US5732660A - Control collar and leash combination for dogs - Google Patents

Control collar and leash combination for dogs Download PDF

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Publication number
US5732660A
US5732660A US08/568,610 US56861095A US5732660A US 5732660 A US5732660 A US 5732660A US 56861095 A US56861095 A US 56861095A US 5732660 A US5732660 A US 5732660A
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Prior art keywords
collar
leash
muzzle
ring
portion
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US08/568,610
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Nancy R. David
John T. Doerr
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Reflex Corp
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Reflex Corp
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    • AHUMAN NECESSITIES
    • A01AGRICULTURE; FORESTRY; ANIMAL HUSBANDRY; HUNTING; TRAPPING; FISHING
    • A01KANIMAL HUSBANDRY; CARE OF BIRDS, FISHES, INSECTS; FISHING; REARING OR BREEDING ANIMALS, NOT OTHERWISE PROVIDED FOR; NEW BREEDS OF ANIMALS
    • A01K25/00Muzzles
    • AHUMAN NECESSITIES
    • A01AGRICULTURE; FORESTRY; ANIMAL HUSBANDRY; HUNTING; TRAPPING; FISHING
    • A01KANIMAL HUSBANDRY; CARE OF BIRDS, FISHES, INSECTS; FISHING; REARING OR BREEDING ANIMALS, NOT OTHERWISE PROVIDED FOR; NEW BREEDS OF ANIMALS
    • A01K27/00Leads or collars, e.g. for dogs
    • AHUMAN NECESSITIES
    • A01AGRICULTURE; FORESTRY; ANIMAL HUSBANDRY; HUNTING; TRAPPING; FISHING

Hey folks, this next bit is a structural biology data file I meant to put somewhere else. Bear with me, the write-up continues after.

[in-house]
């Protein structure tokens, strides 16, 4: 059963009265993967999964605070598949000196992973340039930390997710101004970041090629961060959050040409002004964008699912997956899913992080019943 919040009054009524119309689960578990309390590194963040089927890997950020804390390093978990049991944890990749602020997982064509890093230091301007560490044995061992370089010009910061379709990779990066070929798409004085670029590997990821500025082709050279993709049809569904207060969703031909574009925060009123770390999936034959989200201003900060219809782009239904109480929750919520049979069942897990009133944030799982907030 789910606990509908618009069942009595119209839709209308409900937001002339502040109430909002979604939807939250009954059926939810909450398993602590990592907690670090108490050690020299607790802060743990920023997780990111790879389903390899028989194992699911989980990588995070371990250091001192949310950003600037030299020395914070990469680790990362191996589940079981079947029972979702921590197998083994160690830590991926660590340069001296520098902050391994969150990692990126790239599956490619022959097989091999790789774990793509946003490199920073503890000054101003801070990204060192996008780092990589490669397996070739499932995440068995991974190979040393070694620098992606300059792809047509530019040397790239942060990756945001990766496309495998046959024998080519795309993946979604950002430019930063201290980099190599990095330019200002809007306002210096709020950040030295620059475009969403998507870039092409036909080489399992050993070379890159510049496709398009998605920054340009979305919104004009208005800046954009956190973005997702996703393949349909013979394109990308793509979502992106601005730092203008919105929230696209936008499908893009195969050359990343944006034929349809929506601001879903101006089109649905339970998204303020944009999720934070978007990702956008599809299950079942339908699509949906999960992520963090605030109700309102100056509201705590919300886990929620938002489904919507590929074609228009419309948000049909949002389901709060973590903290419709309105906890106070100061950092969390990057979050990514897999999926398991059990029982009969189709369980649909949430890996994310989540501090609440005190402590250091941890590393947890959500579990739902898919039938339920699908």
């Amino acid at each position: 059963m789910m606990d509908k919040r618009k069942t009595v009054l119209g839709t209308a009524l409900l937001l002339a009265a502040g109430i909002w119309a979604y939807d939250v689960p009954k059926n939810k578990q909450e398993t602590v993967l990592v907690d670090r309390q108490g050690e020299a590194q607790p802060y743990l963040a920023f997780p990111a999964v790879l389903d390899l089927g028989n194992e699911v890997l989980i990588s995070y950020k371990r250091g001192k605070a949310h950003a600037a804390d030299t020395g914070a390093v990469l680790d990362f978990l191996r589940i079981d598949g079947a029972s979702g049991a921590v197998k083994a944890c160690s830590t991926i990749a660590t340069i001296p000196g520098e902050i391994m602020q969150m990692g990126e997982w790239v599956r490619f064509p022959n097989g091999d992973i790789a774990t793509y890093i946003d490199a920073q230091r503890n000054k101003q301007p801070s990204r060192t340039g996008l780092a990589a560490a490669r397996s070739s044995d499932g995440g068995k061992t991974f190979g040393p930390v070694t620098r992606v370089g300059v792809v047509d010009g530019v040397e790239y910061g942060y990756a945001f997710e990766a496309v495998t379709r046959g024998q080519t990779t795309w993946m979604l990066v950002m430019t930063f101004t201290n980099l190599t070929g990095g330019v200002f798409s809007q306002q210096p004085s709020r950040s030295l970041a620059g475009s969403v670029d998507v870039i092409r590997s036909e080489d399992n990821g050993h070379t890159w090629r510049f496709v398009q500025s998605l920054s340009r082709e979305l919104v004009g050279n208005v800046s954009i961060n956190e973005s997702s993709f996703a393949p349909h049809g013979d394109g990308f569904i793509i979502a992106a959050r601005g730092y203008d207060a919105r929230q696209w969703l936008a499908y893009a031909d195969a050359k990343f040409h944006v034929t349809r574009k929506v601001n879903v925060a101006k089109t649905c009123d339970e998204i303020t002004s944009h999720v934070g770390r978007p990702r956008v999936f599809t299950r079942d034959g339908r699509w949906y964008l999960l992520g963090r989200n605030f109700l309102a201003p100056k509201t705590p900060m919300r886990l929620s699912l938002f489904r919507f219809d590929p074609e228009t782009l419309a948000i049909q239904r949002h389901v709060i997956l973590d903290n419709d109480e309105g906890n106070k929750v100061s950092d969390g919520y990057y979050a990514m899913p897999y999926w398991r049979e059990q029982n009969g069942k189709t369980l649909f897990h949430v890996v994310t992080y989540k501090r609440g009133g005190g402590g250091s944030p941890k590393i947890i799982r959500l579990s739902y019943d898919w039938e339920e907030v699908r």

• A01KANIMAL HUSBANDRY; CARE OF BIRDS, FISHES, INSECTS; FISHING; REARING OR BREEDING ANIMALS, NOT OTHERWISE PROVIDED FOR; NEW BREEDS OF ANIMALS
    • A01K27/00Leads or collars, e.g. for dogs
    • A01K27/002Harnesses

Abstract

A combination collar and leash with built-in muzzle loop for use as a humane approach to controlling, restraining and achieving obedient behavior of animals, especially dogs. An adjustable collar loop encircles the neck of the animal at a comfortable position on the animal. A leash attaches to a ring secured to the collar. Built into the leash is a fully adjustable muzzle encircling loop. The muzzle encircling loop can be readily loosened or tightened, shortened or lengthened to accommodate different sizes and types of muzzles without interfering with the integrity and functioning of the leash. The muzzle encircling loop passes through a ring attached to the collar to form a control device which can be tightened down into a muzzle or left in a loosened position to be used as a humane control or restraining device to aid in achieving obedient or desired behavior. The leash can be used without the muzzle loop as a standard leash, or can be easily converted into a muzzle guidance system by employing the muzzle loop. The collar loop can be used without the leash as a standard collar, or can be combined with the leash and muzzle loop to form a humane aid for achieving obedient behavior of the animal.